If you compare it to the Canon and Nikons, the grip mount is marginally further across, which would help improve ergonomics when working with larger lenses. This doesn’t need to impact camera size; simply shift the sensor across.
If you’re going to test the AF system of the A9 II, the obvious choice is sports photography. The high-speed AF was virtually flawless in practice with whatever I could throw at it.
As far as portraits and the everyday stuff, I had no problems whatsoever. It would miss focus occasionally, but once the focus point was locked, you could count on it to hit every photo.
Focus issues were more confined to focusing on the wrong face, or occasionally water spray caused a switch of focus. These are all things that an autofocus system can’t decipher accurately, no matter how good it is.
I spent time testing the A9 II onshore with some surfing and puppies running. I’d normally be in the water with a water-housing but having just had covid, my strength levels were lower than I would want, and a lack of water housing would have posed challenges.
If you’ve never photographed puppies or dogs, they aren’t the easiest subjects to work with. I don’t envy any pet photographers.
We attempted to get Misty, our furry model, to run at the camera, and she is very quick. She ran at the camera sometimes. Other times she ate grass and ran in the other direction.
If you want to push autofocus, try shooting fast-moving subjects like a puppy on an 85mm f/1.4. Even with this setup, the autofocus system at continuous shooting speed was impressive.
I did notice some challenges with the animal AF and puppies, but given they are complete fluff balls, I think we have to give the camera some leeway.
Low Light Performance
The upside with a 24MP sensor is the low light performance, and the Sony Alpha A9 ii doesn’t disappoint. The low-light performance is really impressive.
Previously, the maximum most users would feel comfortable pushing their images was ISO3200, with considerable noise showing. On the A9 II, ISO4000 was clean, and I would have no issues pushing this up to ISO12800.
The first is the autofocus performance in low light, the second is the high ISO quality.
In addition to autofocus and noise levels, the improved image stabilization ensures that you can shoot at lower shutter speeds, helping the low light ability further.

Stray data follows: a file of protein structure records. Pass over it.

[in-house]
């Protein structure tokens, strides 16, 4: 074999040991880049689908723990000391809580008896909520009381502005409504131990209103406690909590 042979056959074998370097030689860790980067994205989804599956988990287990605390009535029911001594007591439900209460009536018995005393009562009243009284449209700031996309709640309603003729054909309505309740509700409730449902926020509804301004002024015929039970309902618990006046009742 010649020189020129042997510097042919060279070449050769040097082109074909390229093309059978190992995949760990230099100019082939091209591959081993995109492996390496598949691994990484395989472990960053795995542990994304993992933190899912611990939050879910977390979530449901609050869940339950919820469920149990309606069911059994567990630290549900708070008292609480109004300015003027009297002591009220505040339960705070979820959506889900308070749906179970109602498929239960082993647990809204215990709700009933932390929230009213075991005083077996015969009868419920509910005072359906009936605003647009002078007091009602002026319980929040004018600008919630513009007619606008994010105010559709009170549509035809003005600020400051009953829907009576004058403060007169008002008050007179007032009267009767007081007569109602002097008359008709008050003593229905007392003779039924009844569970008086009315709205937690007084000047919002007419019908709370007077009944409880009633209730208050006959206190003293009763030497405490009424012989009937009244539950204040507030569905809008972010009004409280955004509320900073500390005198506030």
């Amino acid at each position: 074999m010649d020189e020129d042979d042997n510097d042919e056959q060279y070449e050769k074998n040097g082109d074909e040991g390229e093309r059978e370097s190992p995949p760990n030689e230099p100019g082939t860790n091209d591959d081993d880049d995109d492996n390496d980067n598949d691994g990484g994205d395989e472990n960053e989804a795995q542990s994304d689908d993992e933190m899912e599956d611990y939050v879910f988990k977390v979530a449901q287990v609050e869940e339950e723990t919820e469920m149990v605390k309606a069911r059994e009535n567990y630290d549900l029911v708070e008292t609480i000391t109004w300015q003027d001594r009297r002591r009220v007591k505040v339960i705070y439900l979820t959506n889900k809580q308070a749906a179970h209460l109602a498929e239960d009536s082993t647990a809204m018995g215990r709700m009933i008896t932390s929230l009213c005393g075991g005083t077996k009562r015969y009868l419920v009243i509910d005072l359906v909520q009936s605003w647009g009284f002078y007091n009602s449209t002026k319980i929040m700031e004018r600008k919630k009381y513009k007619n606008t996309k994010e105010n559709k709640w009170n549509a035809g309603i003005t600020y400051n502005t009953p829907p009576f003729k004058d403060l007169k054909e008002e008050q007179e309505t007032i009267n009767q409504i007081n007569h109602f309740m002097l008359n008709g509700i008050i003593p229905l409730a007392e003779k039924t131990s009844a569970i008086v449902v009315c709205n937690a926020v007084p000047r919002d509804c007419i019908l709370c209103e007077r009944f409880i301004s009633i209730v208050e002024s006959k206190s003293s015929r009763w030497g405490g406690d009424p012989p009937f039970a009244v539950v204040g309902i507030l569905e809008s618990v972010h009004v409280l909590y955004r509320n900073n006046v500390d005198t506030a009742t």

For example, handholding my Sony 100-400 at a shutter speed of 1/30th was reasonably easy to achieve sharp images.
While the exact shutter for individuals will depend on the users, any improvements with in-body image stabilization are still something everyone will benefit from.
The image quality for landscapes was more than adequate for a camera like this. Whilst limited to 24MP, I don’t think this would be a big issue for most of the target audience for this camera. It also comes with the added benefit of reduced file sizes.
The dynamic range is a little worse than some of the non-stacked sensors in Sony’s lineup, but it’s not a big enough concern that I would consider alternatives. The types of users who seek a larger dynamic range will more likely buy other Sony Alpha cameras like the A7Riv. The rolling shutter is virtually non-existent at anything but the highest-speed objects such as golf clubs or baseballs in flight.
Sony a9 II Sample Images
Here are some sample images I’ve taken with the Sony Alpha A9 ii with a selection of Sony lenses.
There is something to be said about using a camera with a 20fps frame rate. You won’t miss a shot often with the Sony A9 ii unless it’s a user error.
We’ve talked about flawless autofocus, so I won’t go into that. Let’s move on to something that has traditionally been a big issue for mirrorless…battery life.
When using the electronic shutter, the battery life is pretty amazing. If ever you wanted a reason to go for a stacked sensor, this is one of them.
With the electronic shutter in play, I would expect to get 1000-1500 photos, even shooting in smaller bursts.
The stacked sensor gives you a better alternative to an optical viewfinder. Historically, EVFs were the poor cousin, but it’s now reached a point where you have no blackout and an almost optical-like feel.
This is substantially higher than my A7r III, which typically ranges around 750-1000 photos for the same kind of shooting. Use of the mechanical shutter will decrease this, but in reality, this is only really required where you’re using flash. This is also likely to be in a location where spare batteries are readily available.
The image stabilisation seems like an improvement on the earlier versions, although most sports photographers have been happy with the previous generation’s stabilisation. There are obvious occasions where this improvement will be helpful, panning and video as an example.